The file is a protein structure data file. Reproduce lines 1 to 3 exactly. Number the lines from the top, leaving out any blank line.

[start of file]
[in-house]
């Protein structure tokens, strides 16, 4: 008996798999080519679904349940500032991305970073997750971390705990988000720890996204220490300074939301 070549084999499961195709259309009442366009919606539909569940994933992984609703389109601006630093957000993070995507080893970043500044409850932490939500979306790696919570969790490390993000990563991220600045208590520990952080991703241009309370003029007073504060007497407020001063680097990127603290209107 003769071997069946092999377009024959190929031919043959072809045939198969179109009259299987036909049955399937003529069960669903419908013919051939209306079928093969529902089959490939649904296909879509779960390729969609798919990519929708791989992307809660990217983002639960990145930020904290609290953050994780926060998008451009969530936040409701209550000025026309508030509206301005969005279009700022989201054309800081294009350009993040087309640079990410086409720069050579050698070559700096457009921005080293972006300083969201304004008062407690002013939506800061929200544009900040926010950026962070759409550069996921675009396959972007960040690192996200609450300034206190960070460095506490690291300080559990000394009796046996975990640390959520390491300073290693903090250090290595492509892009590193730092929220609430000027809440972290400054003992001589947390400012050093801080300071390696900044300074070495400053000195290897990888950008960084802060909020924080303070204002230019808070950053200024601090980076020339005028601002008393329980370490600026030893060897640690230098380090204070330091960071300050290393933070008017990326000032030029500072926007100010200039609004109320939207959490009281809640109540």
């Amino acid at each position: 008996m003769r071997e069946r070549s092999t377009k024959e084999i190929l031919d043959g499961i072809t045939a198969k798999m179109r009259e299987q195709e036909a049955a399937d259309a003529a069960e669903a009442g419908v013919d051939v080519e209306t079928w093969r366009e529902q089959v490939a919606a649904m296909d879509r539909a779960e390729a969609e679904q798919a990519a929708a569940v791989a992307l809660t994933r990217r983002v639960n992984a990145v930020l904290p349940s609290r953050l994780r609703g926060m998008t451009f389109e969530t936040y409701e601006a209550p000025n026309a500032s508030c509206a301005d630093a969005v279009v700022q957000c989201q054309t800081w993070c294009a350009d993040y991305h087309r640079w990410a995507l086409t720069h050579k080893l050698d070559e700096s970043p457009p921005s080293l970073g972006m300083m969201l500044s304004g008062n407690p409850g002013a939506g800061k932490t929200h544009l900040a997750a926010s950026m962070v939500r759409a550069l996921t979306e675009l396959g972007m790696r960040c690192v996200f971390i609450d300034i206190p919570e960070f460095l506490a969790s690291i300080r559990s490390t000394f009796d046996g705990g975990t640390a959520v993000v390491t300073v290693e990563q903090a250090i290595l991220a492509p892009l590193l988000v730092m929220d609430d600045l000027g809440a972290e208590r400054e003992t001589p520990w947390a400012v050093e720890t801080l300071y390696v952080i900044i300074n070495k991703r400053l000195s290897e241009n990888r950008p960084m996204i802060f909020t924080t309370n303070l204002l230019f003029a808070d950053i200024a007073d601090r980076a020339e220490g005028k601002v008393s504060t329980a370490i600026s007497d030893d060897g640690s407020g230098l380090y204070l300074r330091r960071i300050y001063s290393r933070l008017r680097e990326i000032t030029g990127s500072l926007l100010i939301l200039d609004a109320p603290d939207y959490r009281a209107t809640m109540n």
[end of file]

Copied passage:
[in-house]
């Protein structure tokens, strides 16, 4: 008996798999080519679904349940500032991305970073997750971390705990988000720890996204220490300074939301 070549084999499961195709259309009442366009919606539909569940994933992984609703389109601006630093957000993070995507080893970043500044409850932490939500979306790696919570969790490390993000990563991220600045208590520990952080991703241009309370003029007073504060007497407020001063680097990127603290209107 003769071997069946092999377009024959190929031919043959072809045939198969179109009259299987036909049955399937003529069960669903419908013919051939209306079928093969529902089959490939649904296909879509779960390729969609798919990519929708791989992307809660990217983002639960990145930020904290609290953050994780926060998008451009969530936040409701209550000025026309508030509206301005969005279009700022989201054309800081294009350009993040087309640079990410086409720069050579050698070559700096457009921005080293972006300083969201304004008062407690002013939506800061929200544009900040926010950026962070759409550069996921675009396959972007960040690192996200609450300034206190960070460095506490690291300080559990000394009796046996975990640390959520390491300073290693903090250090290595492509892009590193730092929220609430000027809440972290400054003992001589947390400012050093801080300071390696900044300074070495400053000195290897990888950008960084802060909020924080303070204002230019808070950053200024601090980076020339005028601002008393329980370490600026030893060897640690230098380090204070330091960071300050290393933070008017990326000032030029500072926007100010200039609004109320939207959490009281809640109540």
């Amino acid at each position: 008996m003769r071997e069946r070549s092999t377009k024959e084999i190929l031919d043959g499961i072809t045939a198969k798999m179109r009259e299987q195709e036909a049955a399937d259309a003529a069960e669903a009442g419908v013919d051939v080519e209306t079928w093969r366009e529902q089959v490939a919606a649904m296909d879509r539909a779960e390729a969609e679904q798919a990519a929708a569940v791989a992307l809660t994933r990217r983002v639960n992984a990145v930020l904290p349940s609290r953050l994780r609703g926060m998008t451009f389109e969530t936040y409701e601006a209550p000025n026309a500032s508030c509206a301005d630093a969005v279009v700022q957000c989201q054309t800081w993070c294009a350009d993040y991305h087309r640079w990410a995507l086409t720069h050579k080893l050698d070559e700096s970043p457009p921005s080293l970073g972006m300083m969201l500044s304004g008062n407690p409850g002013a939506g800061k932490t929200h544009l900040a997750a926010s950026m962070v939500r759409a550069l996921t979306e675009l396959g972007m790696r960040c690192v996200f971390i609450d300034i206190p919570e960070f460095l506490a969790s690291i300080r559990s490390t000394f009796d046996g705990g975990t640390a959520v993000v390491t300073v290693e990563q903090a250090i290595l991220a492509p892009l590193l988000v730092m929220d609430d600045l000027g809440a972290e208590r400054e003992t001589p520990w947390a400012v050093e720890t801080l300071y390696v952080i900044i300074n070495k991703r400053l000195s290897e241009n990888r950008p960084m996204i802060f909020t924080t309370n303070l204002l230019f003029a808070d950053i200024a007073d601090r980076a020339e220490g005028k601002v008393s504060t329980a370490i600026s007497d030893d060897g640690s407020g230098l380090y204070l300074r330091r960071i300050y001063s290393r933070l008017r680097e990326i000032t030029g990127s500072l926007l100010i939301l200039d609004a109320p603290d939207y959490r009281a209107t809640m109540n």